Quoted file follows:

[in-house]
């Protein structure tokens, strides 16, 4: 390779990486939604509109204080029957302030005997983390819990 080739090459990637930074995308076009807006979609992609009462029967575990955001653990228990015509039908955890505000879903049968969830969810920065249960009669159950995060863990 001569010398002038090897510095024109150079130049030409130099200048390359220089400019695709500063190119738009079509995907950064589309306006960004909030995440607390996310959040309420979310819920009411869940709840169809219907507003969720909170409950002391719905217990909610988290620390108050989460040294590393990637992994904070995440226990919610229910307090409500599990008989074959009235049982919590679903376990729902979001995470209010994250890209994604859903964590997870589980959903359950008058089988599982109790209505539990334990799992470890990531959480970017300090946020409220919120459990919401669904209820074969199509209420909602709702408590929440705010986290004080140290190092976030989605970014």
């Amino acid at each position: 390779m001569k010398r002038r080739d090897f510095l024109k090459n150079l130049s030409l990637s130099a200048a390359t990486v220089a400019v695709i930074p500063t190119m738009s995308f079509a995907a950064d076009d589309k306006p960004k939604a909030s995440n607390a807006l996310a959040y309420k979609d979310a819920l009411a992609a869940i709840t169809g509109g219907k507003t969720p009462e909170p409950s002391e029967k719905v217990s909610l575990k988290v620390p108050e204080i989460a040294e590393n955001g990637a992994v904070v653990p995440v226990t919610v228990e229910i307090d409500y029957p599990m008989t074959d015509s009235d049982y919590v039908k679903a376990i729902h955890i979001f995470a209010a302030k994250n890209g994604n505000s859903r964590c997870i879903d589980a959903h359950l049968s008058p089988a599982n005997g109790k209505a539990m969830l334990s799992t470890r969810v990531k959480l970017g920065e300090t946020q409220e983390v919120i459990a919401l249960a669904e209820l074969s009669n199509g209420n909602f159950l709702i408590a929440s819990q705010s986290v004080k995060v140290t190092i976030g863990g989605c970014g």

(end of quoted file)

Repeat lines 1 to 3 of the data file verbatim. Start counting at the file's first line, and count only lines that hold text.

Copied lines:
[in-house]
């Protein structure tokens, strides 16, 4: 390779990486939604509109204080029957302030005997983390819990 080739090459990637930074995308076009807006979609992609009462029967575990955001653990228990015509039908955890505000879903049968969830969810920065249960009669159950995060863990 001569010398002038090897510095024109150079130049030409130099200048390359220089400019695709500063190119738009079509995907950064589309306006960004909030995440607390996310959040309420979310819920009411869940709840169809219907507003969720909170409950002391719905217990909610988290620390108050989460040294590393990637992994904070995440226990919610229910307090409500599990008989074959009235049982919590679903376990729902979001995470209010994250890209994604859903964590997870589980959903359950008058089988599982109790209505539990334990799992470890990531959480970017300090946020409220919120459990919401669904209820074969199509209420909602709702408590929440705010986290004080140290190092976030989605970014």
């Amino acid at each position: 390779m001569k010398r002038r080739d090897f510095l024109k090459n150079l130049s030409l990637s130099a200048a390359t990486v220089a400019v695709i930074p500063t190119m738009s995308f079509a995907a950064d076009d589309k306006p960004k939604a909030s995440n607390a807006l996310a959040y309420k979609d979310a819920l009411a992609a869940i709840t169809g509109g219907k507003t969720p009462e909170p409950s002391e029967k719905v217990s909610l575990k988290v620390p108050e204080i989460a040294e590393n955001g990637a992994v904070v653990p995440v226990t919610v228990e229910i307090d409500y029957p599990m008989t074959d015509s009235d049982y919590v039908k679903a376990i729902h955890i979001f995470a209010a302030k994250n890209g994604n505000s859903r964590c997870i879903d589980a959903h359950l049968s008058p089988a599982n005997g109790k209505a539990m969830l334990s799992t470890r969810v990531k959480l970017g920065e300090t946020q409220e983390v919120i459990a919401l249960a669904e209820l074969s009669n199509g209420n909602f159950l709702i408590a929440s819990q705010s986290v004080k995060v140290t190092i976030g863990g989605c970014g």